A Novel Covalent mTOR Inhibitor, DHM25, Shows in Vivo Antitumor Activity against Triple-Negative Breast Cancer Cells
- Amélie Fouqué, Olivier Delalande, Mickael Jean, Rémy Castellano, Emmanuelle Josselin, Marine Malleter, Kenji F. Shoji, Mac Dinh Hung, Hariniaina Rampanarivo, Yves Collette, Pierre van de Weghe*, and Patrick Legembre*
- J. Med. Chem., Article ASAP
- DOI: 10.1021/acs.jmedchem.5b00991
- Publication Date (Web): August 3, 2015
- Copyright © 2015 American Chemical Society
- *Phone: (+33)-2-2323-3803. Fax: (+33)-2-2323-4425. E-mail: firstname.lastname@example.org.
- *Phone: (+33)-2-2323-7241. Fax: (+33)-2-9925-3164. E-mail: email@example.com.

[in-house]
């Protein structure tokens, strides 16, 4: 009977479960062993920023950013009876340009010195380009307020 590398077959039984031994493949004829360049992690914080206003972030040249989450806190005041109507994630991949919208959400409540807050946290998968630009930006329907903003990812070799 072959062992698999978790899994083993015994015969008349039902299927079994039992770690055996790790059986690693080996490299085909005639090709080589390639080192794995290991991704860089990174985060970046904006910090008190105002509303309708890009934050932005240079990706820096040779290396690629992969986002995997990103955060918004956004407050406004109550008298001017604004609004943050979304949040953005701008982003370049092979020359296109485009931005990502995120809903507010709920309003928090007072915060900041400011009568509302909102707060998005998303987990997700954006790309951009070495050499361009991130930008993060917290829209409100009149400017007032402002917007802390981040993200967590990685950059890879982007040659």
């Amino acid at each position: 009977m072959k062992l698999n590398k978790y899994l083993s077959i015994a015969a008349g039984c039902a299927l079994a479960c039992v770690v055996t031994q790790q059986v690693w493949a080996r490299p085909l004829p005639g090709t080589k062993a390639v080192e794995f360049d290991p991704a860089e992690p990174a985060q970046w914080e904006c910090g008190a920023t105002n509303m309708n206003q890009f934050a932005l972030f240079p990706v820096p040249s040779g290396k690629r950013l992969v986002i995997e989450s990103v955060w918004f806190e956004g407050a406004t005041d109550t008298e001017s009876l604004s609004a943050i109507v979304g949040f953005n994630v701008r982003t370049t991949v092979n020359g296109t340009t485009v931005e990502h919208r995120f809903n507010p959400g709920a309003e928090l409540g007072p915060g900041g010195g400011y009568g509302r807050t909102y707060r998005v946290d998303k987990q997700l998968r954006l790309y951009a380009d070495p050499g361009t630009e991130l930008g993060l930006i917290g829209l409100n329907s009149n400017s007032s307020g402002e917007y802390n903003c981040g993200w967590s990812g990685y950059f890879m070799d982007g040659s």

ABSTRACT: Constitutive activation of the PI3K/mTOR signaling pathway contributes to carcinogenesis and metastasis in most, if not all, breast cancers. From a chromene backbone reported to inhibit class I PI3K catalytic subunits, several rounds of chemical syntheses led to the generation of a new collection of chromologues that showed enhanced ability to kill PI3K-addicted cancer cells and to inhibit Akt phosphorylation at serine 473, a hallmark of PI3K/mTOR activation. This initial screen uncovered a chromene designated DHM25 that exerted potent antitumor activity against breast tumor cell lines. Strikingly, DHM25 was shown to be a selective and covalent inhibitor of mTOR using biochemical and cellular analyses, modeling, and a large panel of kinase activity assays spanning the human kinome (243 kinases).
Finally, in vivo, this novel drug was an efficient inhibitor of growth and metastasis of triple-negative breast cancer cells, paving the way for its clinical application in oncology.
Read the news on the official website here.